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The Stone Tenements of Dundee Corporation

by Neale Elder

Morgan Place

The advent of the Housing, Town Planning, &c Act 1919 (also known as the 'Addison Act'), initiated the provision of public housing by local authorities in the UK. In Dundee, this was embraced with great zeal by the celebrated City Engineer and Architect, James Thomson. His early housing schemes - Logie, Stirling Park, Taybank and others - were based on the concept of the garden city, primarily utilising 'four-in-a-block' dwellings in formal street plan patterns.

Thomson retired in 1924 - his career reaching a controversial end amid administrative upheaval - and he died three years later. By the end of the decade the housing policy of Dundee Corporation had begun to take a new direction.

The provision of subsidised council housing was revived by the Housing (Financial Provisions) Act 1924, popularly known as the 'Wheatley Act'. The housing constructed by Dundee Corporation after this date was to move away from the garden city concept and back towards the traditional Scottish form of the tenement.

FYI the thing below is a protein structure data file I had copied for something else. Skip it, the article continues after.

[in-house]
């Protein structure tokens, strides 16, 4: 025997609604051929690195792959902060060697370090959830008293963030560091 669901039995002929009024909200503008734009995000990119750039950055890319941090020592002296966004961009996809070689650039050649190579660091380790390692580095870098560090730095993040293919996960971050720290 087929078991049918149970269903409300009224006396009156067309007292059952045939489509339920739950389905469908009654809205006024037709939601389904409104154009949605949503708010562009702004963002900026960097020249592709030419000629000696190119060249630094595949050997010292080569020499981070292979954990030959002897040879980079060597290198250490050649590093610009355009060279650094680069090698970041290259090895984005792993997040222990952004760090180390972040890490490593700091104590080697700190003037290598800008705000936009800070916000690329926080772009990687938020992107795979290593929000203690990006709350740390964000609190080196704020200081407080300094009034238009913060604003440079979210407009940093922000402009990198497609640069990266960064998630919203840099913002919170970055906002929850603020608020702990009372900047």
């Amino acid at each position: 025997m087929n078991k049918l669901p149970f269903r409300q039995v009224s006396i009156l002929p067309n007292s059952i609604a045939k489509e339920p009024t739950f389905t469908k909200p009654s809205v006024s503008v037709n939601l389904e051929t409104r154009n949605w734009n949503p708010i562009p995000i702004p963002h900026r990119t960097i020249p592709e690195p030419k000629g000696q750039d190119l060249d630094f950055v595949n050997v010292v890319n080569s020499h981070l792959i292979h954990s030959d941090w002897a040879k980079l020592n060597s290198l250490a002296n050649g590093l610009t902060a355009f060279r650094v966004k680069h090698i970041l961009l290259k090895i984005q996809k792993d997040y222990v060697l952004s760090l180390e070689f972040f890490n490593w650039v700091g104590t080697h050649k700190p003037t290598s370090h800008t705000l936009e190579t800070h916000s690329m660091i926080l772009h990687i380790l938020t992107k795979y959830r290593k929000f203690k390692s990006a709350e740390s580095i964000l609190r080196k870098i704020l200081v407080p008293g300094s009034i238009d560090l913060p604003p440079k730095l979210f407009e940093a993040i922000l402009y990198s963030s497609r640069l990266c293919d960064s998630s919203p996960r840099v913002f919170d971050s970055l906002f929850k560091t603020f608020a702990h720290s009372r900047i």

Hundreds of such tenement blocks, of between two and four storeys, were to become the mainstay of public housing in Dundee in the inter-war years. In the 1930s they almost exclusively represented new housing provision by Dundee Corporation.

Most of these buildings resembled their contemporaries in other Scottish towns and cities. Some featured the customary rendered brick while others, for example in Caird Avenue, had façades and gable walls of concrete blocks.

However, one section of this housing stock - the stone tenements - stands out as having particular local value and interest. Those at Morgan Place (above) are an example.

More detail of these stone tenements is available as a pdf document - The Stone Tenements of Dundee Corporation [PDF-818Kb]